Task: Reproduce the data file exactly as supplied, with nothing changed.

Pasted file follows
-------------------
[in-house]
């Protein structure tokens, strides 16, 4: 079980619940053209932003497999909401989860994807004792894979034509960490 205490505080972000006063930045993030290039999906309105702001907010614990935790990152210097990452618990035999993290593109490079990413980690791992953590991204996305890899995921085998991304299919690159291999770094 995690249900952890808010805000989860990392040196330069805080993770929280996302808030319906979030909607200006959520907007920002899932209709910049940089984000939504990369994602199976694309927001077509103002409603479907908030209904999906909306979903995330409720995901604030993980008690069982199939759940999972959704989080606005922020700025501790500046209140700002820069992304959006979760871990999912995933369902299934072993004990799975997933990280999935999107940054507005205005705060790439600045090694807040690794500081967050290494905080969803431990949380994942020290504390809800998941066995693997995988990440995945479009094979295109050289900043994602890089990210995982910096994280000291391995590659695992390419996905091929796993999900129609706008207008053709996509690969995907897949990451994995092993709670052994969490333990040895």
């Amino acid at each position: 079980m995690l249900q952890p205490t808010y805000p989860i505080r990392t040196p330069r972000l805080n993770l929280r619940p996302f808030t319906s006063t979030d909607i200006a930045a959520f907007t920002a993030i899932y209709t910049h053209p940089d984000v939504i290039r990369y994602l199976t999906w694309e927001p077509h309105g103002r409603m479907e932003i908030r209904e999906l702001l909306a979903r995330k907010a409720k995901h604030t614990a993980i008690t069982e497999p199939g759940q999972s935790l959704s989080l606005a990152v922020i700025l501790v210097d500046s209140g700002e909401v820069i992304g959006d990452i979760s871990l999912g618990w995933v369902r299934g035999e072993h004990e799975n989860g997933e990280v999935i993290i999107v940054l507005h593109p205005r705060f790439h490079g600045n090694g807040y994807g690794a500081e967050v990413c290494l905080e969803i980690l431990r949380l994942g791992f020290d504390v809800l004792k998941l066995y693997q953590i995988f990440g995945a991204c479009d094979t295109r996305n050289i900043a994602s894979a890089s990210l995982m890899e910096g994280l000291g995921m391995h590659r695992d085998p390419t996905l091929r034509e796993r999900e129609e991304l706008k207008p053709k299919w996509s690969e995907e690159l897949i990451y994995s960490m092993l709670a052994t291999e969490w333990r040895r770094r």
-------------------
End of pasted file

[in-house]
């Protein structure tokens, strides 16, 4: 079980619940053209932003497999909401989860994807004792894979034509960490 205490505080972000006063930045993030290039999906309105702001907010614990935790990152210097990452618990035999993290593109490079990413980690791992953590991204996305890899995921085998991304299919690159291999770094 995690249900952890808010805000989860990392040196330069805080993770929280996302808030319906979030909607200006959520907007920002899932209709910049940089984000939504990369994602199976694309927001077509103002409603479907908030209904999906909306979903995330409720995901604030993980008690069982199939759940999972959704989080606005922020700025501790500046209140700002820069992304959006979760871990999912995933369902299934072993004990799975997933990280999935999107940054507005205005705060790439600045090694807040690794500081967050290494905080969803431990949380994942020290504390809800998941066995693997995988990440995945479009094979295109050289900043994602890089990210995982910096994280000291391995590659695992390419996905091929796993999900129609706008207008053709996509690969995907897949990451994995092993709670052994969490333990040895």
């Amino acid at each position: 079980m995690l249900q952890p205490t808010y805000p989860i505080r990392t040196p330069r972000l805080n993770l929280r619940p996302f808030t319906s006063t979030d909607i200006a930045a959520f907007t920002a993030i899932y209709t910049h053209p940089d984000v939504i290039r990369y994602l199976t999906w694309e927001p077509h309105g103002r409603m479907e932003i908030r209904e999906l702001l909306a979903r995330k907010a409720k995901h604030t614990a993980i008690t069982e497999p199939g759940q999972s935790l959704s989080l606005a990152v922020i700025l501790v210097d500046s209140g700002e909401v820069i992304g959006d990452i979760s871990l999912g618990w995933v369902r299934g035999e072993h004990e799975n989860g997933e990280v999935i993290i999107v940054l507005h593109p205005r705060f790439h490079g600045n090694g807040y994807g690794a500081e967050v990413c290494l905080e969803i980690l431990r949380l994942g791992f020290d504390v809800l004792k998941l066995y693997q953590i995988f990440g995945a991204c479009d094979t295109r996305n050289i900043a994602s894979a890089s990210l995982m890899e910096g994280l000291g995921m391995h590659r695992d085998p390419t996905l091929r034509e796993r999900e129609e991304l706008k207008p053709k299919w996509s690969e995907e690159l897949i990451y994995s960490m092993l709670a052994t291999e969490w333990r040895r770094r």